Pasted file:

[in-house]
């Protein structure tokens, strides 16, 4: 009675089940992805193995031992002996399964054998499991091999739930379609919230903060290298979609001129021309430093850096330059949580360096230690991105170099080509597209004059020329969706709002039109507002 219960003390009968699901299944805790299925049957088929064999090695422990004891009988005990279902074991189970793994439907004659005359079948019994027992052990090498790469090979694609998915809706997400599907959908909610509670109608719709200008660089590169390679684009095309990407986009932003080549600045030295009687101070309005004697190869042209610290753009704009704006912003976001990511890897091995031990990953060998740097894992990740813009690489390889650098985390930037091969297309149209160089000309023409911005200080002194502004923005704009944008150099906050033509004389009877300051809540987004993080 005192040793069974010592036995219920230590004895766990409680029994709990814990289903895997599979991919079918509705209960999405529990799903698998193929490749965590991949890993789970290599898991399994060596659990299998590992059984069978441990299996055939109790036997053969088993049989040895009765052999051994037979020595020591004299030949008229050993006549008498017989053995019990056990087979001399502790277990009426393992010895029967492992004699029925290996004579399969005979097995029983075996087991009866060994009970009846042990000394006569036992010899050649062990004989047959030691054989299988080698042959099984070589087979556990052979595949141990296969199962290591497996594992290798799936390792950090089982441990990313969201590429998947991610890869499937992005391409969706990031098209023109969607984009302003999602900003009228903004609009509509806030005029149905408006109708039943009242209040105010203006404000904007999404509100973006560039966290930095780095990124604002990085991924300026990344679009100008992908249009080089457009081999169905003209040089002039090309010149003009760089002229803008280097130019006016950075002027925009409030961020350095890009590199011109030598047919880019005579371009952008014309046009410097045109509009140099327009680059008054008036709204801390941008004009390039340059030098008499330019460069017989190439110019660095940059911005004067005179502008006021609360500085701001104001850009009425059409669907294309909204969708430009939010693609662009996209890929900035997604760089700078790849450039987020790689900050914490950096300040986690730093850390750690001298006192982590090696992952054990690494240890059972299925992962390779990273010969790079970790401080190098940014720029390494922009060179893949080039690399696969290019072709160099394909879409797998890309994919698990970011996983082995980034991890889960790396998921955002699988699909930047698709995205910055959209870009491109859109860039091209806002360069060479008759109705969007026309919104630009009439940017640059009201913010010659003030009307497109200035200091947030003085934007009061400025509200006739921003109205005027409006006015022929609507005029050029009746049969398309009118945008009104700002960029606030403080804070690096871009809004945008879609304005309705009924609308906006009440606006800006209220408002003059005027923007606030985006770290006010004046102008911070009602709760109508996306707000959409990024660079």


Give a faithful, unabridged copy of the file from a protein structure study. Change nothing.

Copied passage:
[in-house]
């Protein structure tokens, strides 16, 4: 009675089940992805193995031992002996399964054998499991091999739930379609919230903060290298979609001129021309430093850096330059949580360096230690991105170099080509597209004059020329969706709002039109507002 219960003390009968699901299944805790299925049957088929064999090695422990004891009988005990279902074991189970793994439907004659005359079948019994027992052990090498790469090979694609998915809706997400599907959908909610509670109608719709200008660089590169390679684009095309990407986009932003080549600045030295009687101070309005004697190869042209610290753009704009704006912003976001990511890897091995031990990953060998740097894992990740813009690489390889650098985390930037091969297309149209160089000309023409911005200080002194502004923005704009944008150099906050033509004389009877300051809540987004993080 005192040793069974010592036995219920230590004895766990409680029994709990814990289903895997599979991919079918509705209960999405529990799903698998193929490749965590991949890993789970290599898991399994060596659990299998590992059984069978441990299996055939109790036997053969088993049989040895009765052999051994037979020595020591004299030949008229050993006549008498017989053995019990056990087979001399502790277990009426393992010895029967492992004699029925290996004579399969005979097995029983075996087991009866060994009970009846042990000394006569036992010899050649062990004989047959030691054989299988080698042959099984070589087979556990052979595949141990296969199962290591497996594992290798799936390792950090089982441990990313969201590429998947991610890869499937992005391409969706990031098209023109969607984009302003999602900003009228903004609009509509806030005029149905408006109708039943009242209040105010203006404000904007999404509100973006560039966290930095780095990124604002990085991924300026990344679009100008992908249009080089457009081999169905003209040089002039090309010149003009760089002229803008280097130019006016950075002027925009409030961020350095890009590199011109030598047919880019005579371009952008014309046009410097045109509009140099327009680059008054008036709204801390941008004009390039340059030098008499330019460069017989190439110019660095940059911005004067005179502008006021609360500085701001104001850009009425059409669907294309909204969708430009939010693609662009996209890929900035997604760089700078790849450039987020790689900050914490950096300040986690730093850390750690001298006192982590090696992952054990690494240890059972299925992962390779990273010969790079970790401080190098940014720029390494922009060179893949080039690399696969290019072709160099394909879409797998890309994919698990970011996983082995980034991890889960790396998921955002699988699909930047698709995205910055959209870009491109859109860039091209806002360069060479008759109705969007026309919104630009009439940017640059009201913010010659003030009307497109200035200091947030003085934007009061400025509200006739921003109205005027409006006015022929609507005029050029009746049969398309009118945008009104700002960029606030403080804070690096871009809004945008879609304005309705009924609308906006009440606006800006209220408002003059005027923007606030985006770290006010004046102008911070009602709760109508996306707000959409990024660079």